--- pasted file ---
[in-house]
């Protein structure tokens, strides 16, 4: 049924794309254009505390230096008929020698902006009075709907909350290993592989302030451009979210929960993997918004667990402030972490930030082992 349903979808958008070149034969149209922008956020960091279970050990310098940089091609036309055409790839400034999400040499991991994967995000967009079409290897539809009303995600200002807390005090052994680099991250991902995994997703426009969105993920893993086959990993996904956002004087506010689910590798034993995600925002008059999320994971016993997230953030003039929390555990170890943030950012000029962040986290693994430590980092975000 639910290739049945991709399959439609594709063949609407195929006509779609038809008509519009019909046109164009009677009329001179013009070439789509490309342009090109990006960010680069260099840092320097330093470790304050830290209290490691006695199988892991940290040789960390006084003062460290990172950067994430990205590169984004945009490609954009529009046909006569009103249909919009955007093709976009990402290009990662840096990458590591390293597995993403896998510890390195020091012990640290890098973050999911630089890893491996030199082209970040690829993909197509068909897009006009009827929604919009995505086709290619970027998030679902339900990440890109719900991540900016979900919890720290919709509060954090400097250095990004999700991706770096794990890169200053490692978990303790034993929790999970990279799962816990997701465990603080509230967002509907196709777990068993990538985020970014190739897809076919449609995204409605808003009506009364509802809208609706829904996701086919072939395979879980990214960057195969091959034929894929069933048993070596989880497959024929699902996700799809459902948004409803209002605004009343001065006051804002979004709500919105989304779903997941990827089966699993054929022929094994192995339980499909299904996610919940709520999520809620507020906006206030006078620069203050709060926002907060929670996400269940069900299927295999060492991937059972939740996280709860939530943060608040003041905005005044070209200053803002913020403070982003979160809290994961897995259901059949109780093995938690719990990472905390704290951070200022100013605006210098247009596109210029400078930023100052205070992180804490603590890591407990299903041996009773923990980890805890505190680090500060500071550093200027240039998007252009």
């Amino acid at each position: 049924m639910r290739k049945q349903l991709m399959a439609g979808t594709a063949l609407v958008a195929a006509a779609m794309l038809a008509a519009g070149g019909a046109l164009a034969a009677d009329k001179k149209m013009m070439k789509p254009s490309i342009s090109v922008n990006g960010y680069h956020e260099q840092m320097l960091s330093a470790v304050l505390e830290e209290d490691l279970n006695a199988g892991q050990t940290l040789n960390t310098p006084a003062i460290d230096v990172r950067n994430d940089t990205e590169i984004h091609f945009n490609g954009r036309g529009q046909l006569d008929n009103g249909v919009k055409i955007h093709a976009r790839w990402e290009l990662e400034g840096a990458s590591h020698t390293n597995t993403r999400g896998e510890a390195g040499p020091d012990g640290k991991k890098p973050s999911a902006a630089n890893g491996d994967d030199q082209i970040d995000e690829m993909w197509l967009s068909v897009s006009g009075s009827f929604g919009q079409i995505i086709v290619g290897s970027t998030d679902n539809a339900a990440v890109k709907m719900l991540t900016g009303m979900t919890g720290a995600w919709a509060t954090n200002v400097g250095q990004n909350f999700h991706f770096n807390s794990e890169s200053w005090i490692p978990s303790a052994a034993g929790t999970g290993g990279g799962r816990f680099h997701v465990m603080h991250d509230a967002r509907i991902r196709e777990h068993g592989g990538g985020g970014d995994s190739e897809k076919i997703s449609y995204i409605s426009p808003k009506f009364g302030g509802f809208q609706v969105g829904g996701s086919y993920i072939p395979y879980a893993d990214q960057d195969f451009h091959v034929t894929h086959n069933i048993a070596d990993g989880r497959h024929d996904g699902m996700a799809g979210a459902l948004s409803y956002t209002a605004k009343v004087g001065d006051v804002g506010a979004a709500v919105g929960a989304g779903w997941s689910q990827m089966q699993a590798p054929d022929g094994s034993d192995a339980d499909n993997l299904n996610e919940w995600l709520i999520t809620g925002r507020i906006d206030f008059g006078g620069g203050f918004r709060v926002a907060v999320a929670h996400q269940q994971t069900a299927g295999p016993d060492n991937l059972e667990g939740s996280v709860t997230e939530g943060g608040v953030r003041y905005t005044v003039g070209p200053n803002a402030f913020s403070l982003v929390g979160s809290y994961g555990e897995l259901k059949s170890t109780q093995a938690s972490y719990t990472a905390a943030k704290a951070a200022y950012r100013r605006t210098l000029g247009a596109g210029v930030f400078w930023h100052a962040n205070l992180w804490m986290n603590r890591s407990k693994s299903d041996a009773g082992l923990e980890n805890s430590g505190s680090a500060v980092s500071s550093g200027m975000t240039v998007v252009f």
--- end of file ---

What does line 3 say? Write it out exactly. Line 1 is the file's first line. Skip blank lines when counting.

């Amino acid at each position: 049924m639910r290739k049945q349903l991709m399959a439609g979808t594709a063949l609407v958008a195929a006509a779609m794309l038809a008509a519009g070149g019909a046109l164009a034969a009677d009329k001179k149209m013009m070439k789509p254009s490309i342009s090109v922008n990006g960010y680069h956020e260099q840092m320097l960091s330093a470790v304050l505390e830290e209290d490691l279970n006695a199988g892991q050990t940290l040789n960390t310098p006084a003062i460290d230096v990172r950067n994430d940089t990205e590169i984004h091609f945009n490609g954009r036309g529009q046909l006569d008929n009103g249909v919009k055409i955007h093709a976009r790839w990402e290009l990662e400034g840096a990458s590591h020698t390293n597995t993403r999400g896998e510890a390195g040499p020091d012990g640290k991991k890098p973050s999911a902006a630089n890893g491996d994967d030199q082209i970040d995000e690829m993909w197509l967009s068909v897009s006009g009075s009827f929604g919009q079409i995505i086709v290619g290897s970027t998030d679902n539809a339900a990440v890109k709907m719900l991540t900016g009303m979900t919890g720290a995600w919709a509060t954090n200002v400097g250095q990004n909350f999700h991706f770096n807390s794990e890169s200053w005090i490692p978990s303790a052994a034993g929790t999970g290993g990279g799962r816990f680099h997701v465990m603080h991250d509230a967002r509907i991902r196709e777990h068993g592989g990538g985020g970014d995994s190739e897809k076919i997703s449609y995204i409605s426009p808003k009506f009364g302030g509802f809208q609706v969105g829904g996701s086919y993920i072939p395979y879980a893993d990214q960057d195969f451009h091959v034929t894929h086959n069933i048993a070596d990993g989880r497959h024929d996904g699902m996700a799809g979210a459902l948004s409803y956002t209002a605004k009343v004087g001065d006051v804002g506010a979004a709500v919105g929960a989304g779903w997941s689910q990827m089966q699993a590798p054929d022929g094994s034993d192995a339980d499909n993997l299904n996610e919940w995600l709520i999520t809620g925002r507020i906006d206030f008059g006078g620069g203050f918004r709060v926002a907060v999320a929670h996400q269940q994971t069900a299927g295999p016993d060492n991937l059972e667990g939740s996280v709860t997230e939530g943060g608040v953030r003041y905005t005044v003039g070209p200053n803002a402030f913020s403070l982003v929390g979160s809290y994961g555990e897995l259901k059949s170890t109780q093995a938690s972490y719990t990472a905390a943030k704290a951070a200022y950012r100013r605006t210098l000029g247009a596109g210029v930030f400078w930023h100052a962040n205070l992180w804490m986290n603590r890591s407990k693994s299903d041996a009773g082992l923990e980890n805890s430590g505190s680090a500060v980092s500071s550093g200027m975000t240039v998007v252009f």